by Jemma Bailey | 30 June 2016
Four months ago I relocated and made a career move from in-house recruitment to agency side. The in-house versus agency debate rages on, as professionals in the industry seek the best work environments for fulfilling careers. But tales of late nights and imperious clients may make applicants think twice about working agency side, while complaints of a lack of breadth and support can deter applicants from in-house roles.
Both areas offer unique challenges and opportunities to develop, it just depends on what you are looking for. Here is what I have found to be the biggest differences between the two.
1. Depth of knowledge
Working in an agency transforms you into a walking Wikipedia. To exceed at the job, you have to understand your clients, their industry, your competitors, what’s trending and what sets you apart from the rest. You will never have enough time to look too in-depth at competitors’ products or services, so you need a good understanding overall of what’s going on and your clients will fill in the gaps.
In-house recruiters also have company competitors, but they do not handle a large range of products and services in one go. They get the chance to develop an intimate understanding of not only their company’s products, but also the particular industry – and in most cases, they have enough time to do so. They can become experts in their industry and carve a niche for themselves which can benefit future roles.
Although in-house teams are able to understand their niche markets, when it comes to particular roles they can lack experience. In my market, recruiting for a niche Financial Controller can prove difficult for an in-house recruiter with minimal financial knowledge. Specific duties, qualifications and system experience can be accidently overlooked and that is why many clients come to specialist agencies for these types of roles.
Agencies generally have more flexibility to consult and be creative. They are able to come up with out-of-the-box campaigns which they have drawn together from their previous experiences. This allows them to have less processes and restrictions when finding the ideal candidates. Whereas in-house recruiters have specific directives from upper management, which means they have lower flexibility to test new ideas and methods.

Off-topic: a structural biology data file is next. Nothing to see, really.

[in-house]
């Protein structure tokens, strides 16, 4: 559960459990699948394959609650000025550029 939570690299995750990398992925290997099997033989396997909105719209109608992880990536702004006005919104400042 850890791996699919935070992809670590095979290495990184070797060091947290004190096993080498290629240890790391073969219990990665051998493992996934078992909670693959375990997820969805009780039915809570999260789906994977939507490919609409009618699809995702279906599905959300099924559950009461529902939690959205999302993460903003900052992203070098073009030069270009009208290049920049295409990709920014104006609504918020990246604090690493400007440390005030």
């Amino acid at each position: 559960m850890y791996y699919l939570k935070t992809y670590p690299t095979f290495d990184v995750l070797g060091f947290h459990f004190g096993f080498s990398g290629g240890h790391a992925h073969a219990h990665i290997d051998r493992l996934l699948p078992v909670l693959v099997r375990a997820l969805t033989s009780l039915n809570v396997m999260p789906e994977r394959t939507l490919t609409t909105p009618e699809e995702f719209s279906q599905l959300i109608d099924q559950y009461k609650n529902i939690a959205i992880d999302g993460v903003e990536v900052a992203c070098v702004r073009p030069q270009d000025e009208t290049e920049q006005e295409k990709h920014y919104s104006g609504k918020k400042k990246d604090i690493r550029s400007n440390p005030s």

An example of this would be head hunting techniques. Agencies use head hunting as a method to find unique candidates already working within the industry, and in-house teams are usually not able to use such an approach.
3. Professional Development
From the first day of working with an agency you are thrown into the thick of things. On-the-job training is implemented with a great programme in place, meaning you pick things up as you go along. This type of training is ideal for people who learn from being hands-on, a trait that all recruiters will have.
In-house also offers on-the-job training, however it usually begins with 7-14 days of orientation programmes which involves learning about the background of the company. Training workshops are made available to the majority of agency workers to improve and develop specific skills, whilst in-house offer little training and if they do; it usually involves touching on softer skills such as team work and communication.
In in-house recruitment, your ‘clients’ are the people who you work alongside and who you probably have a great relationship with already. Whereas ‘clients’ to agencies are strangers who you are trying to build a relationship with from scratch. Managing a client’s expectations and building a relationship with a total stranger over the phone can be difficult, and it is probably the most important skill you learn when working in an agency. Once a relationship is built, the professional respect is maintained and you can work together, understanding each other’s requirements.
When making my decision to stay within in-house or make the move to agency, I took many of the above in to consideration. I knew I wanted a role where I could progress my career and work somewhere where every day is different. For me, the main difference between in-house and agency is client management.
Being able to build new relationships and sell yourself as a professional is a tough skill, but once people buy in to you and your services, doing the rest of the job becomes second nature. Working with many different companies and clients is what I enjoy most about my job. Speaking with different people every day and being able to find them new talent to add to their business is very rewarding.
Sellick Partnership also offers a great company culture. I realised this when I met with some of the established employees who clearly understand the importance of balancing work life and social life. We have many team building events, which allow us to build strong relationships between the different offices. I certainly made the right decision with joining Sellick Partnership.
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